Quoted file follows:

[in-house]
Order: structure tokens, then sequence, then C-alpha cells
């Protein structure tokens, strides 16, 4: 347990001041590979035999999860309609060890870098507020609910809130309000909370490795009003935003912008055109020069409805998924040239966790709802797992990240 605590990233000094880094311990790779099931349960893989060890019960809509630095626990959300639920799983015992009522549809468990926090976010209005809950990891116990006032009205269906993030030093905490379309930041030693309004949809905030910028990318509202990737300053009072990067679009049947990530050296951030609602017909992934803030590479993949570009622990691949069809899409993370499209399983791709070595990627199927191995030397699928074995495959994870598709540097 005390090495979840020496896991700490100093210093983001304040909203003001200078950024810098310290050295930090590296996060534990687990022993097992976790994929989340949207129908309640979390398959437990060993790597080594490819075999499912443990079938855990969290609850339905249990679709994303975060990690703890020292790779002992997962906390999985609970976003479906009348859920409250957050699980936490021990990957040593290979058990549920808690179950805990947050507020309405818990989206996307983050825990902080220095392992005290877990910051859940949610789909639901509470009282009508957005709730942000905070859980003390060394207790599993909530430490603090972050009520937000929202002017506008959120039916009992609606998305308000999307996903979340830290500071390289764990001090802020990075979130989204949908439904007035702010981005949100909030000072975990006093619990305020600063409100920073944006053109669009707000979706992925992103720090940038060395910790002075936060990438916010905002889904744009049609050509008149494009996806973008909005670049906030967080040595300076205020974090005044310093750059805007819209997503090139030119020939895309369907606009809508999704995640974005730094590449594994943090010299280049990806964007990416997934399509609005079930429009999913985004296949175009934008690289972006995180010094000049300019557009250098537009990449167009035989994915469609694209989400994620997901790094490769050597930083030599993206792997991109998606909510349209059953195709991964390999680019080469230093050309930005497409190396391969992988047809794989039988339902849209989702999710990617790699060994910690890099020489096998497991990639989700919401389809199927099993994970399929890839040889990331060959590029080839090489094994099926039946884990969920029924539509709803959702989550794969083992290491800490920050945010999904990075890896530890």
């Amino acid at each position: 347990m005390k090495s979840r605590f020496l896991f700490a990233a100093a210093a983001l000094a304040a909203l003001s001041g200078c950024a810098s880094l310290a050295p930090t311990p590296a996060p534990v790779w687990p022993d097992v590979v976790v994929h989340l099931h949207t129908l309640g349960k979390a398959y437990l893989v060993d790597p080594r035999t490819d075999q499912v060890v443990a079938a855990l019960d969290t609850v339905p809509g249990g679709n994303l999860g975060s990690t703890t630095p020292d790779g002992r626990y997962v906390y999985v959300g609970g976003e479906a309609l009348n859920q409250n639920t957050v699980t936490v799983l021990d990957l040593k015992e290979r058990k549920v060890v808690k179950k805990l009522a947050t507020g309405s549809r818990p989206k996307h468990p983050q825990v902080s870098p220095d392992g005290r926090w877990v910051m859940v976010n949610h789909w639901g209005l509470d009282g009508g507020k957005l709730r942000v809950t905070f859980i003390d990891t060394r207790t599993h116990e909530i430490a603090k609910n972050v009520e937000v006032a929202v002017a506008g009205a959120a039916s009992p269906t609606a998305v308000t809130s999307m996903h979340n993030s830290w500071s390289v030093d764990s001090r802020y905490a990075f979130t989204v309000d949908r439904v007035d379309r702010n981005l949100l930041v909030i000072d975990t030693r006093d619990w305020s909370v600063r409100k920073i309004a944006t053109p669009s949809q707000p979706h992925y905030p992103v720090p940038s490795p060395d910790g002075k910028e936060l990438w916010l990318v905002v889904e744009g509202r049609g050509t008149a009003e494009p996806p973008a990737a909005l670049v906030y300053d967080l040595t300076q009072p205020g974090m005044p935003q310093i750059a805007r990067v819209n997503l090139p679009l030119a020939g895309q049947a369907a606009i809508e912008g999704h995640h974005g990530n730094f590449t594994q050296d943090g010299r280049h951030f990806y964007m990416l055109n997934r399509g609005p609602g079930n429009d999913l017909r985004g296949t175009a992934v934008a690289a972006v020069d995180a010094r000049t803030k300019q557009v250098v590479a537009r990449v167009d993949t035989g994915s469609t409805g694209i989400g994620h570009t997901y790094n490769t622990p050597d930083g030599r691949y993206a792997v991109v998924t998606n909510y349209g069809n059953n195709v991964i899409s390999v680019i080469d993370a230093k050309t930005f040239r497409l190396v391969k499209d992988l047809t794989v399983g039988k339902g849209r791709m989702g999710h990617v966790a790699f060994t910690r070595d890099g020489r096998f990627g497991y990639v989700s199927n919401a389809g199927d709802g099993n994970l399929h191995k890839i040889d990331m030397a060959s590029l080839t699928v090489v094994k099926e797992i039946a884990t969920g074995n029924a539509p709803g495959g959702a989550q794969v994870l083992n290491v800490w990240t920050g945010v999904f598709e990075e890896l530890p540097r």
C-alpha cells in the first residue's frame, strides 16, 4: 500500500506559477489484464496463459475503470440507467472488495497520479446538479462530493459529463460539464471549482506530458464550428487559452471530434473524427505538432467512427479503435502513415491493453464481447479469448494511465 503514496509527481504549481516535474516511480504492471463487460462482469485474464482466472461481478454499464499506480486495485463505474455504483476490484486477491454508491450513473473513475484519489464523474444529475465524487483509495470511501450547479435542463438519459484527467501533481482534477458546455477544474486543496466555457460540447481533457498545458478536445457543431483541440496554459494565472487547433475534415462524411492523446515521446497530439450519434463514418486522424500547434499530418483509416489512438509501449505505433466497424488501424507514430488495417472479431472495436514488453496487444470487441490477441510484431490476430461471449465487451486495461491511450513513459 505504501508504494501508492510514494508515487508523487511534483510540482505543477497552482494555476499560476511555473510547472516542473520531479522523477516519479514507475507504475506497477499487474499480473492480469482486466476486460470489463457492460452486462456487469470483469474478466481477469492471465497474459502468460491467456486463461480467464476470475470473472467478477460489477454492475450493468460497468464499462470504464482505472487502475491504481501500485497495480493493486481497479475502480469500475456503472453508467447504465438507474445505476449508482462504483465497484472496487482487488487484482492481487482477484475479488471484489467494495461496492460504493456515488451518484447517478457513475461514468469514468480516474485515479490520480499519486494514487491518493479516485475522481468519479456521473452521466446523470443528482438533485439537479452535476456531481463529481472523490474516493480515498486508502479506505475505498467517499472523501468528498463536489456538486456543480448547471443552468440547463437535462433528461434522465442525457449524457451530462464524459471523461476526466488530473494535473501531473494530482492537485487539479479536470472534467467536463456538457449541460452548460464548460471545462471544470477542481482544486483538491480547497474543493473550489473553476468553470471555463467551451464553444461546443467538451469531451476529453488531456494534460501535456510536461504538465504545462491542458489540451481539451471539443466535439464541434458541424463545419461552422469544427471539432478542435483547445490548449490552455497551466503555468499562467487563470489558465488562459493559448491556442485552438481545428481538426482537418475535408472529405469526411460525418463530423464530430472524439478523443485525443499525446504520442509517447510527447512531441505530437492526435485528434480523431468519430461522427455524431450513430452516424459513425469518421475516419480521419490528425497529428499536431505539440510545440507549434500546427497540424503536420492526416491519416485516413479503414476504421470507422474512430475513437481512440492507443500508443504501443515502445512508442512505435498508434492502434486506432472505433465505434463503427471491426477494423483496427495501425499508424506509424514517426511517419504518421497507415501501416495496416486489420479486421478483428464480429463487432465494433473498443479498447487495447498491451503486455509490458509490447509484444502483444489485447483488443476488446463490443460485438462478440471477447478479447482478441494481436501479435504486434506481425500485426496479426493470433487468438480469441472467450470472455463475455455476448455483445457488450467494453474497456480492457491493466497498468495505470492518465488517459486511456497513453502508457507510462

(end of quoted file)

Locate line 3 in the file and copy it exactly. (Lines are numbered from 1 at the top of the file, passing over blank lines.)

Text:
């Protein structure tokens, strides 16, 4: 347990001041590979035999999860309609060890870098507020609910809130309000909370490795009003935003912008055109020069409805998924040239966790709802797992990240 605590990233000094880094311990790779099931349960893989060890019960809509630095626990959300639920799983015992009522549809468990926090976010209005809950990891116990006032009205269906993030030093905490379309930041030693309004949809905030910028990318509202990737300053009072990067679009049947990530050296951030609602017909992934803030590479993949570009622990691949069809899409993370499209399983791709070595990627199927191995030397699928074995495959994870598709540097 005390090495979840020496896991700490100093210093983001304040909203003001200078950024810098310290050295930090590296996060534990687990022993097992976790994929989340949207129908309640979390398959437990060993790597080594490819075999499912443990079938855990969290609850339905249990679709994303975060990690703890020292790779002992997962906390999985609970976003479906009348859920409250957050699980936490021990990957040593290979058990549920808690179950805990947050507020309405818990989206996307983050825990902080220095392992005290877990910051859940949610789909639901509470009282009508957005709730942000905070859980003390060394207790599993909530430490603090972050009520937000929202002017506008959120039916009992609606998305308000999307996903979340830290500071390289764990001090802020990075979130989204949908439904007035702010981005949100909030000072975990006093619990305020600063409100920073944006053109669009707000979706992925992103720090940038060395910790002075936060990438916010905002889904744009049609050509008149494009996806973008909005670049906030967080040595300076205020974090005044310093750059805007819209997503090139030119020939895309369907606009809508999704995640974005730094590449594994943090010299280049990806964007990416997934399509609005079930429009999913985004296949175009934008690289972006995180010094000049300019557009250098537009990449167009035989994915469609694209989400994620997901790094490769050597930083030599993206792997991109998606909510349209059953195709991964390999680019080469230093050309930005497409190396391969992988047809794989039988339902849209989702999710990617790699060994910690890099020489096998497991990639989700919401389809199927099993994970399929890839040889990331060959590029080839090489094994099926039946884990969920029924539509709803959702989550794969083992290491800490920050945010999904990075890896530890």